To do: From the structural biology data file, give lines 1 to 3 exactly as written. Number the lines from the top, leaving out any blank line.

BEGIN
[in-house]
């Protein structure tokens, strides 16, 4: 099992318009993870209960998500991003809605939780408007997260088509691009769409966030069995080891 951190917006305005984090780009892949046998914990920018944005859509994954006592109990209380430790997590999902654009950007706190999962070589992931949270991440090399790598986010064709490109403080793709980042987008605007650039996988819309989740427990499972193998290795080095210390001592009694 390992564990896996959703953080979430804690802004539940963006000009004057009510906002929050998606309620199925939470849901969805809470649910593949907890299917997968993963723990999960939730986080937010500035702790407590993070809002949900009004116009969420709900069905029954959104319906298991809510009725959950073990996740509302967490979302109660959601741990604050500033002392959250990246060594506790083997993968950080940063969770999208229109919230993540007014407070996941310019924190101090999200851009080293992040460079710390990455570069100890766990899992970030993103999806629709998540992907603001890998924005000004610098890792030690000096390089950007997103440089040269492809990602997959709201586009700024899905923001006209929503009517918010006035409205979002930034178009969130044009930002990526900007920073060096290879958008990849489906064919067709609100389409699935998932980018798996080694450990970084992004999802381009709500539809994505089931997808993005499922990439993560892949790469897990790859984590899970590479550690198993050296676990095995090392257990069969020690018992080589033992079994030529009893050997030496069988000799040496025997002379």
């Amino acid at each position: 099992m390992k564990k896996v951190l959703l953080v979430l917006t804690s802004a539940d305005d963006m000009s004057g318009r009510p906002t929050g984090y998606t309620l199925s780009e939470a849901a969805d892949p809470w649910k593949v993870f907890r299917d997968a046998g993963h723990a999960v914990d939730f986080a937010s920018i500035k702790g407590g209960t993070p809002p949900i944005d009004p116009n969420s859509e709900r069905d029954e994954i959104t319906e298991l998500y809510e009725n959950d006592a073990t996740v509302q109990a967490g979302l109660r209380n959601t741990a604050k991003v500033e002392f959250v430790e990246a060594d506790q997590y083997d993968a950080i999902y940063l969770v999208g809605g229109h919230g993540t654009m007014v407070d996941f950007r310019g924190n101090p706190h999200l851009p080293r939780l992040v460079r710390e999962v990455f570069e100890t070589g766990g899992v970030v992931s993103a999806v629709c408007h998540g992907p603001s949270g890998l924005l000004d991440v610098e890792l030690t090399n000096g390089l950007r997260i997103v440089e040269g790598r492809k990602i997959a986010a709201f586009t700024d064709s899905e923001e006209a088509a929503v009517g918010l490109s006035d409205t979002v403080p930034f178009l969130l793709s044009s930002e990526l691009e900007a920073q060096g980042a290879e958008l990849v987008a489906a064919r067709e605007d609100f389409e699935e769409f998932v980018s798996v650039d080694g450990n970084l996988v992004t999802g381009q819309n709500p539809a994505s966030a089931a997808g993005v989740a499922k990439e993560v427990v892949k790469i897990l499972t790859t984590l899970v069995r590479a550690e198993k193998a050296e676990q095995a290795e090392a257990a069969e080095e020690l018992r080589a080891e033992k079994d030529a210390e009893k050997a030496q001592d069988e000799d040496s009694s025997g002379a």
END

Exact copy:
[in-house]
């Protein structure tokens, strides 16, 4: 099992318009993870209960998500991003809605939780408007997260088509691009769409966030069995080891 951190917006305005984090780009892949046998914990920018944005859509994954006592109990209380430790997590999902654009950007706190999962070589992931949270991440090399790598986010064709490109403080793709980042987008605007650039996988819309989740427990499972193998290795080095210390001592009694 390992564990896996959703953080979430804690802004539940963006000009004057009510906002929050998606309620199925939470849901969805809470649910593949907890299917997968993963723990999960939730986080937010500035702790407590993070809002949900009004116009969420709900069905029954959104319906298991809510009725959950073990996740509302967490979302109660959601741990604050500033002392959250990246060594506790083997993968950080940063969770999208229109919230993540007014407070996941310019924190101090999200851009080293992040460079710390990455570069100890766990899992970030993103999806629709998540992907603001890998924005000004610098890792030690000096390089950007997103440089040269492809990602997959709201586009700024899905923001006209929503009517918010006035409205979002930034178009969130044009930002990526900007920073060096290879958008990849489906064919067709609100389409699935998932980018798996080694450990970084992004999802381009709500539809994505089931997808993005499922990439993560892949790469897990790859984590899970590479550690198993050296676990095995090392257990069969020690018992080589033992079994030529009893050997030496069988000799040496025997002379």
């Amino acid at each position: 099992m390992k564990k896996v951190l959703l953080v979430l917006t804690s802004a539940d305005d963006m000009s004057g318009r009510p906002t929050g984090y998606t309620l199925s780009e939470a849901a969805d892949p809470w649910k593949v993870f907890r299917d997968a046998g993963h723990a999960v914990d939730f986080a937010s920018i500035k702790g407590g209960t993070p809002p949900i944005d009004p116009n969420s859509e709900r069905d029954e994954i959104t319906e298991l998500y809510e009725n959950d006592a073990t996740v509302q109990a967490g979302l109660r209380n959601t741990a604050k991003v500033e002392f959250v430790e990246a060594d506790q997590y083997d993968a950080i999902y940063l969770v999208g809605g229109h919230g993540t654009m007014v407070d996941f950007r310019g924190n101090p706190h999200l851009p080293r939780l992040v460079r710390e999962v990455f570069e100890t070589g766990g899992v970030v992931s993103a999806v629709c408007h998540g992907p603001s949270g890998l924005l000004d991440v610098e890792l030690t090399n000096g390089l950007r997260i997103v440089e040269g790598r492809k990602i997959a986010a709201f586009t700024d064709s899905e923001e006209a088509a929503v009517g918010l490109s006035d409205t979002v403080p930034f178009l969130l793709s044009s930002e990526l691009e900007a920073q060096g980042a290879e958008l990849v987008a489906a064919r067709e605007d609100f389409e699935e769409f998932v980018s798996v650039d080694g450990n970084l996988v992004t999802g381009q819309n709500p539809a994505s966030a089931a997808g993005v989740a499922k990439e993560v427990v892949k790469i897990l499972t790859t984590l899970v069995r590479a550690e198993k193998a050296e676990q095995a290795e090392a257990a069969e080095e020690l018992r080589a080891e033992k079994d030529a210390e009893k050997a030496q001592d069988e000799d040496s009694s025997g002379a």